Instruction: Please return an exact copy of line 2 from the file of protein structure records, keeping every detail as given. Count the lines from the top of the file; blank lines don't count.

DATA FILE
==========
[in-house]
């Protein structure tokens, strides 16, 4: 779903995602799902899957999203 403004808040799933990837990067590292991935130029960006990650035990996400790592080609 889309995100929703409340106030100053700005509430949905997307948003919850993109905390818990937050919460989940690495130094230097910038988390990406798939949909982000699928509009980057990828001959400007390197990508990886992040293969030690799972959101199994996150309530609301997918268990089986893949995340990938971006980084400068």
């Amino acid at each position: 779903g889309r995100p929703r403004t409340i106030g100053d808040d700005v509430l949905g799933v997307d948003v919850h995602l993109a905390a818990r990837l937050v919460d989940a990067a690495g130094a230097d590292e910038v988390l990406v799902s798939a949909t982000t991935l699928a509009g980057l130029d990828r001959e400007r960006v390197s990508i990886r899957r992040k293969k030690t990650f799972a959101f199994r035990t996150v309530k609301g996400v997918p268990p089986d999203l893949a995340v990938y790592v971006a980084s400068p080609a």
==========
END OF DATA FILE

């Protein structure tokens, strides 16, 4: 779903995602799902899957999203 403004808040799933990837990067590292991935130029960006990650035990996400790592080609 889309995100929703409340106030100053700005509430949905997307948003919850993109905390818990937050919460989940690495130094230097910038988390990406798939949909982000699928509009980057990828001959400007390197990508990886992040293969030690799972959101199994996150309530609301997918268990089986893949995340990938971006980084400068």